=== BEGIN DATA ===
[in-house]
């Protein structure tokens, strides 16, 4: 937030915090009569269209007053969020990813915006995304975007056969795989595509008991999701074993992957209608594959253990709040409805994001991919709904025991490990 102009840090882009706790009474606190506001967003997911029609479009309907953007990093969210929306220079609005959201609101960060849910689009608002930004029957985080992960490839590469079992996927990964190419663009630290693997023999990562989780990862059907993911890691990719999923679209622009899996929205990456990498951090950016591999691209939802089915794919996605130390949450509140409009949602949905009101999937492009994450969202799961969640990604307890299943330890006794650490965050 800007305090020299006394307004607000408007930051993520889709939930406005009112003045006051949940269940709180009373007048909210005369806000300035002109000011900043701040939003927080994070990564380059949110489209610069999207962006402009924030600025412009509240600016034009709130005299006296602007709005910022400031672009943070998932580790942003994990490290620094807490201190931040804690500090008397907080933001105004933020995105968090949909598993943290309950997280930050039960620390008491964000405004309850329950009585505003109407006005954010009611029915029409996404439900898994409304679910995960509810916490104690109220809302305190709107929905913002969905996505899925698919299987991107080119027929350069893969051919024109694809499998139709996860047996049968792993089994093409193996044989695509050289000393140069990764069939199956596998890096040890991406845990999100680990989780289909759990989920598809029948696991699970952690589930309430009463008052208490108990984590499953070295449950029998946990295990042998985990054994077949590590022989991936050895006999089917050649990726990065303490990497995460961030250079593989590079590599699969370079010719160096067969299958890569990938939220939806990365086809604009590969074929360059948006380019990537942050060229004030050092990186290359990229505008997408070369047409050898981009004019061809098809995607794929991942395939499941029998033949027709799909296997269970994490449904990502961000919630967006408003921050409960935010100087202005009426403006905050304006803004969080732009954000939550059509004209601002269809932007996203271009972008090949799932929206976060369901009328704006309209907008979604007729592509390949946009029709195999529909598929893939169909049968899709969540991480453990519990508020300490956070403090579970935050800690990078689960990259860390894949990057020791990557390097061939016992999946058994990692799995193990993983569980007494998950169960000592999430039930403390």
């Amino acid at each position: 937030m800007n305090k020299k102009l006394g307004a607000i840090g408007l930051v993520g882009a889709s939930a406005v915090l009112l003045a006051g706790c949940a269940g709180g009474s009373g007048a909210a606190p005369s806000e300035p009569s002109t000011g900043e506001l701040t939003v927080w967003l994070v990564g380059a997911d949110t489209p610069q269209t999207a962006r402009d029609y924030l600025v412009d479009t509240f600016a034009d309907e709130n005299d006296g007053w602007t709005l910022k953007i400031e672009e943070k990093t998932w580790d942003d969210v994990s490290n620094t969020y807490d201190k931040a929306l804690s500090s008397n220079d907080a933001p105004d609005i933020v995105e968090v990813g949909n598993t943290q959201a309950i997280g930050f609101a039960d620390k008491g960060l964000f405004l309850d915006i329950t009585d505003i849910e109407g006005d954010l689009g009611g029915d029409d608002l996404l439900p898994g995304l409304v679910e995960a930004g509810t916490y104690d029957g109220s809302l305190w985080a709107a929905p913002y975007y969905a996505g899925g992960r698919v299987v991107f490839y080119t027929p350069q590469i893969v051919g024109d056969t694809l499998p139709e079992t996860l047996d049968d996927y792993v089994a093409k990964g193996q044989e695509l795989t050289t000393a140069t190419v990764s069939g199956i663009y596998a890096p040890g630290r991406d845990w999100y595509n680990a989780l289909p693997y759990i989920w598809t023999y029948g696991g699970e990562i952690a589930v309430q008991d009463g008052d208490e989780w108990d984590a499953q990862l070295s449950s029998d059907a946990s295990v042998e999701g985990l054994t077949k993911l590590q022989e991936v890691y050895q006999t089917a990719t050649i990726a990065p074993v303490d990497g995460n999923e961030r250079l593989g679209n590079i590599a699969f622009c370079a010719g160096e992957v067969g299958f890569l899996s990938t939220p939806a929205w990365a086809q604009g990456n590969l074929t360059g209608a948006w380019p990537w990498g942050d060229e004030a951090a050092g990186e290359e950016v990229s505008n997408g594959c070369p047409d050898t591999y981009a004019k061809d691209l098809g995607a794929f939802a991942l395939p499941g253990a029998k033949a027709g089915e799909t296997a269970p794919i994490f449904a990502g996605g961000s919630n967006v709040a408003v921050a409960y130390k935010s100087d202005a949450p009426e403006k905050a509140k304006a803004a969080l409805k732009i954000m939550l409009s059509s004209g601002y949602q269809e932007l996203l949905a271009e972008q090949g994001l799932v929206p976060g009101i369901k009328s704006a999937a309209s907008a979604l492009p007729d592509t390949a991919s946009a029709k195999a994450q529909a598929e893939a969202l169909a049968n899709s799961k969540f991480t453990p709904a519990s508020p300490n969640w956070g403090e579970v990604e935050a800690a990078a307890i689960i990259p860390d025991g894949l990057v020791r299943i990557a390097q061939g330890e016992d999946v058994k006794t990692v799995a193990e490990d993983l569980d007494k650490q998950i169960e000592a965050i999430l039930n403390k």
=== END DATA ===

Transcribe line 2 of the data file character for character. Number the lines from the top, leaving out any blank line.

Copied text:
């Protein structure tokens, strides 16, 4: 937030915090009569269209007053969020990813915006995304975007056969795989595509008991999701074993992957209608594959253990709040409805994001991919709904025991490990 102009840090882009706790009474606190506001967003997911029609479009309907953007990093969210929306220079609005959201609101960060849910689009608002930004029957985080992960490839590469079992996927990964190419663009630290693997023999990562989780990862059907993911890691990719999923679209622009899996929205990456990498951090950016591999691209939802089915794919996605130390949450509140409009949602949905009101999937492009994450969202799961969640990604307890299943330890006794650490965050 800007305090020299006394307004607000408007930051993520889709939930406005009112003045006051949940269940709180009373007048909210005369806000300035002109000011900043701040939003927080994070990564380059949110489209610069999207962006402009924030600025412009509240600016034009709130005299006296602007709005910022400031672009943070998932580790942003994990490290620094807490201190931040804690500090008397907080933001105004933020995105968090949909598993943290309950997280930050039960620390008491964000405004309850329950009585505003109407006005954010009611029915029409996404439900898994409304679910995960509810916490104690109220809302305190709107929905913002969905996505899925698919299987991107080119027929350069893969051919024109694809499998139709996860047996049968792993089994093409193996044989695509050289000393140069990764069939199956596998890096040890991406845990999100680990989780289909759990989920598809029948696991699970952690589930309430009463008052208490108990984590499953070295449950029998946990295990042998985990054994077949590590022989991936050895006999089917050649990726990065303490990497995460961030250079593989590079590599699969370079010719160096067969299958890569990938939220939806990365086809604009590969074929360059948006380019990537942050060229004030050092990186290359990229505008997408070369047409050898981009004019061809098809995607794929991942395939499941029998033949027709799909296997269970994490449904990502961000919630967006408003921050409960935010100087202005009426403006905050304006803004969080732009954000939550059509004209601002269809932007996203271009972008090949799932929206976060369901009328704006309209907008979604007729592509390949946009029709195999529909598929893939169909049968899709969540991480453990519990508020300490956070403090579970935050800690990078689960990259860390894949990057020791990557390097061939016992999946058994990692799995193990993983569980007494998950169960000592999430039930403390």